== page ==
Leading security expert to discuss challenges of open technologies
One of the world’s leading experts on security and how conflicts end will visit Salve Regina next week to discuss how new “open” technologies are transforming access to means of violence.
Audrey Kurth Cronin will present “Power to the People: How Open Technological Innovation is Arming Tomorrow’s Terrorists” at 7 p.m. Monday, Oct. 7 in the Bazarsky Lecture Hall as part of the Pell Center for International Relations and Public Policy’s fall lecture series. To RSVP, visit the Pell Center’s Eventbrite page.
Accessible innovations in destructive force have long driven new patterns of political violence. When Alfred Nobel invented dynamite and Mikhail Kalashnikov designed the AK-47, each inadvertently spurred terrorist and insurgent movements that killed millions and upended the international system.
In her new book, Cronin argues that the 21st century “sharing economy” has already disrupted every institution, including the armed forces. Higher-order functions that previously had been exclusively under state military control – mass mobilization, force projection and systems integration – are being harnessed by non-state actors, including violent individuals, terrorists, insurgents and private armies. Power, in the form of lethal technology, is flowing to the people; but the same technologies that empower can imperil global security – unless we act strategically.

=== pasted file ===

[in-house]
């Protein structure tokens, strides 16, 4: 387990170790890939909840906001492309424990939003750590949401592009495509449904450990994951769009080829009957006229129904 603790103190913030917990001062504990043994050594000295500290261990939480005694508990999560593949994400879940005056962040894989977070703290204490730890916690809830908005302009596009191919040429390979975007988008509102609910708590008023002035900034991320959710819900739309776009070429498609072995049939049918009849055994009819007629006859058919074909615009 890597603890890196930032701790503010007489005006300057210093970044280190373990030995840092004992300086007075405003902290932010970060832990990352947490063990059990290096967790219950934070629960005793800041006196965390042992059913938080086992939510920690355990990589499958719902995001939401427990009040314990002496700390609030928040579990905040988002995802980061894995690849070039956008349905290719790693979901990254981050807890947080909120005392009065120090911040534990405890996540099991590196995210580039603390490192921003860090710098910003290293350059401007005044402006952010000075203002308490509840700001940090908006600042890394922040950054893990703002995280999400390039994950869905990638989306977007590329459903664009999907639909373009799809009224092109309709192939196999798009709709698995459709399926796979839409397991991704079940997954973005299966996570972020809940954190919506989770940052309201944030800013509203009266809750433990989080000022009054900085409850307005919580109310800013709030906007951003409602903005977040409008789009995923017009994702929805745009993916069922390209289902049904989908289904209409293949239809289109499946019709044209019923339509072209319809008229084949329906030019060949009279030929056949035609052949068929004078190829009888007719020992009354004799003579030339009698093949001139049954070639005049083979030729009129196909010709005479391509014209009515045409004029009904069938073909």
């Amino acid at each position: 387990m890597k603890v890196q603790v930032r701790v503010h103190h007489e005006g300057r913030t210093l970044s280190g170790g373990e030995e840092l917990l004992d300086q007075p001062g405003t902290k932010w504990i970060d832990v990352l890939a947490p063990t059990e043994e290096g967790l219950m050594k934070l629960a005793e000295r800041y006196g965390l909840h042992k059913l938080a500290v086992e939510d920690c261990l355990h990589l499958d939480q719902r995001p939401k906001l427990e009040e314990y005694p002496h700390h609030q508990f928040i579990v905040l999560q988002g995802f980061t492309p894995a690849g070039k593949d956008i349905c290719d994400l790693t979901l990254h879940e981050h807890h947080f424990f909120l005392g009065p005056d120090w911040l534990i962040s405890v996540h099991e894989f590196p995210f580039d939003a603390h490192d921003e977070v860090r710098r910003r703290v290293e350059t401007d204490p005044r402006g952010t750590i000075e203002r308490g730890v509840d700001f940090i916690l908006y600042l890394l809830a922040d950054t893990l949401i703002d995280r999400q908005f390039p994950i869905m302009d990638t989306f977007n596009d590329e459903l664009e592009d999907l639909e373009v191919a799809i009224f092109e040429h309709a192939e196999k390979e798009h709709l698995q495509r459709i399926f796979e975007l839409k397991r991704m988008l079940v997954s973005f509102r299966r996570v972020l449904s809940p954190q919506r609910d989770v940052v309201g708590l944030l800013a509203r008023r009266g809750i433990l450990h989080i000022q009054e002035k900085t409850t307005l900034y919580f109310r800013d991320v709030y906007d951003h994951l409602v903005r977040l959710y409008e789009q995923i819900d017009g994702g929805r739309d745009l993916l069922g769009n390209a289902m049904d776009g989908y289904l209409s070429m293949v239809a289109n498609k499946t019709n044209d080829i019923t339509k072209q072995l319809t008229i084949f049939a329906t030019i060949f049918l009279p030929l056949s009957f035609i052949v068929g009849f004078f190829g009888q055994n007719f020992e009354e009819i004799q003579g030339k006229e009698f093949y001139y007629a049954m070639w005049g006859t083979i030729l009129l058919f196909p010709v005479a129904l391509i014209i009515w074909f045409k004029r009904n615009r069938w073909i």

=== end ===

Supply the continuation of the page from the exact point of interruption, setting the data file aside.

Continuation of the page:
Cronin’s career incorporates experience in both academic and policy positions, in the U.S. and abroad. She is the founding director of the Center for Security, Innovation and New Technology at American University and was previously the director of war and statecraft at the U.S. National War College.
Cronin has worked as a specialist in terrorism at the Congressional Research Service, advising members of Congress in the aftermath of 9/11. She also held a number of positions in the U.S. executive branch, including in the Office of the Secretary of Defense for Policy, and was director of studies for Oxford University’s Changing Character of War program.